(2) For a THSA that has accumulated or exceeded 16,000 total flight cycles, but less than 20,000 total flight cycles since the THSA's first installation on an airplane, or since the most recent NBB replacement, whichever is later, as of the effective date of this AD: At the applicable time specified in paragraphs (h)(2)(i) and (h)(2)(ii) of this AD.

(i) For Model A330-200 Freighter, A330-200, and A330-300 series airplanes: Within 12 months after the effective date of this AD but without exceeding 20,000 total flight cycles.

(ii) For Model A340-200, and A340-300 series airplanes: Within 12 months after the effective date of this AD but without exceeding 20,000 total flight cycles.

(3) For a THSA that has accumulated less than 16,000 total flight cycles since first installation on an airplane, or since the most recent NBB replacement, whichever is later, as of the effective date of this AD: At the applicable time specified in paragraph (i) of this AD.

(i) Replacement Times for Airbus Model A330-200 Freighter, A330-200, A330-300, A340-200, and A340-300 Series Airplanes With THSAs Having Less Than 16,000 Total Flight Cycles as of the Effective Date of This AD

The requirements of this paragraph apply to Airbus Model A330-200 Freighter, A330-200, A330-300, A340-200, and A340-300 series airplanes having a THSA with a part number specified in paragraph (g)(1) of this AD that has accumulated less than 16,000 total flight cycles since first installation on an airplane, or since the most recent NBB replacement, whichever is later, as of the effective date of this AD. Not later than the date specified in paragraphs (i)(1), (i)(2), and (i)(3) of this AD, as applicable: For any THSA having reached or exceeded on that date the corresponding number of total flight cycles as specified in paragraphs (i)(1), (i)(2), and (i)(3) of this AD, as applicable, replace the THSA with a serviceable unit in accordance with the Accomplishment Instructions of Airbus Service Bulletin A330-27-3199, dated July 15, 2014; or Airbus Service Bulletin A340-27-4190, dated July 15, 2014; as applicable.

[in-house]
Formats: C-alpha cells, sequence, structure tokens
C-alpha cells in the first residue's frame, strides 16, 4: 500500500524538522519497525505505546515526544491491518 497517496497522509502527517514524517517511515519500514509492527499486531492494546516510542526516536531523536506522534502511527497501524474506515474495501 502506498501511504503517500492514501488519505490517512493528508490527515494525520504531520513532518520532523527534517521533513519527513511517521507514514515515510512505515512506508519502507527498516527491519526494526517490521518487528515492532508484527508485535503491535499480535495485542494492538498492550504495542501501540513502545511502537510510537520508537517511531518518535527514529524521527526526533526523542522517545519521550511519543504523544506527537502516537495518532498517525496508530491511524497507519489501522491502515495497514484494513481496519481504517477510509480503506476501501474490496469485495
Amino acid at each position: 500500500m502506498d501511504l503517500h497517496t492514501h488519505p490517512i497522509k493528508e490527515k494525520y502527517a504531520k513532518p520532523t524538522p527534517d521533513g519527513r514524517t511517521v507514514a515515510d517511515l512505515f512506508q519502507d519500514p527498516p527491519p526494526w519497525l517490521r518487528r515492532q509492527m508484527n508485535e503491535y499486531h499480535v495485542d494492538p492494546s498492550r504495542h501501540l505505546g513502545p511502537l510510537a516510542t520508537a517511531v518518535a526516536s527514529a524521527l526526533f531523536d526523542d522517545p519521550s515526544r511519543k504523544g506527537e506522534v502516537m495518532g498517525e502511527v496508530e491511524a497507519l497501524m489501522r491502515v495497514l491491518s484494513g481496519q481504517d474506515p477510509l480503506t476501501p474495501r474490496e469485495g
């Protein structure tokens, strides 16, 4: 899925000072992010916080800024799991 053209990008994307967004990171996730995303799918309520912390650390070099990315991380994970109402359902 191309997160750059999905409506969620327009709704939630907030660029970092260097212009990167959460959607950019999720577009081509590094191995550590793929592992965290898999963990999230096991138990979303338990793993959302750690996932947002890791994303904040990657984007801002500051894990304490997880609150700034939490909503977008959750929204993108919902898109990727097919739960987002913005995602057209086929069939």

(1) As of 12 months after the effective date of this AD: The THSA flight-cycle limit Start Printed Page 79742(since first installation on an airplane, or since last NBB replacement, whichever occurs later) is 16,000 total flight cycles.

(2) As of July 31, 2017: The THSA flight-cycle limit (since first installation on an airplane, or since last NBB replacement, whichever occurs later) is 14,000 total flight cycles.

(3) As of July 31, 2018: The THSA flight-cycle limit (since first installation on an airplane, or since last NBB replacement, whichever occurs later) is 12,000 total flight cycles.

(j) THSA Replacement for Airbus Model A340-500 and -600 Series Airplanes

For Airbus Model A340-500 and A340-600 series airplanes having a THSA with a part number specified in paragraph (g)(2) of this AD: Not later than the date specified in paragraphs (j)(1), (j)(2), (j)(3), and (j)(4) of this AD, as applicable: For any THSA having reached or exceeded on that date the corresponding number of total flight cycles as specified in paragraphs (j)(1), (j)(2), (j)(3), and (j)(4) of this AD, as applicable, replace each affected THSA with a serviceable THSA, in accordance with the Accomplishment Instructions of Airbus Service Bulletin A340-27-5062, dated July 15, 2014.

(1) As of the effective date of this AD: The THSA flight-cycle limit (since first installation on an airplane, or since last NBB replacement, whichever occurs later) is 6,000 total flight cycles.

(2) As of April 30, 2017: The THSA flight-cycle limit (since first installation on an airplane, or since last NBB replacement, whichever occurs later) is 5,200 total flight cycles.

(3) As of April 30, 2018: The THSA flight-cycle limit (since first installation on an airplane, or since last NBB replacement, whichever occurs later) is 4,400 total flight cycles.

(4) As of April 30, 2019: The THSA flight-cycle limit (since first installation on an airplane, or since last NBB replacement, whichever occurs later) is 3,500 total flight cycles.

(k) THSA Replacement Intervals for All Airbus Airplanes Identified in Paragraph (c) of This AD

For any part installed as required by this AD having a part number identified in paragraph (g)(1) or (g)(2) of this AD: From the dates specified in paragraphs (i) and (j) of this AD, as applicable, and prior to exceeding the accumulated number of total flight cycles corresponding to each time, replace each affected THSA with a serviceable part, in accordance with the Accomplishment Instructions of the applicable service information identified in paragraphs (k)(1), (k)(2), and (k)(3) of this AD.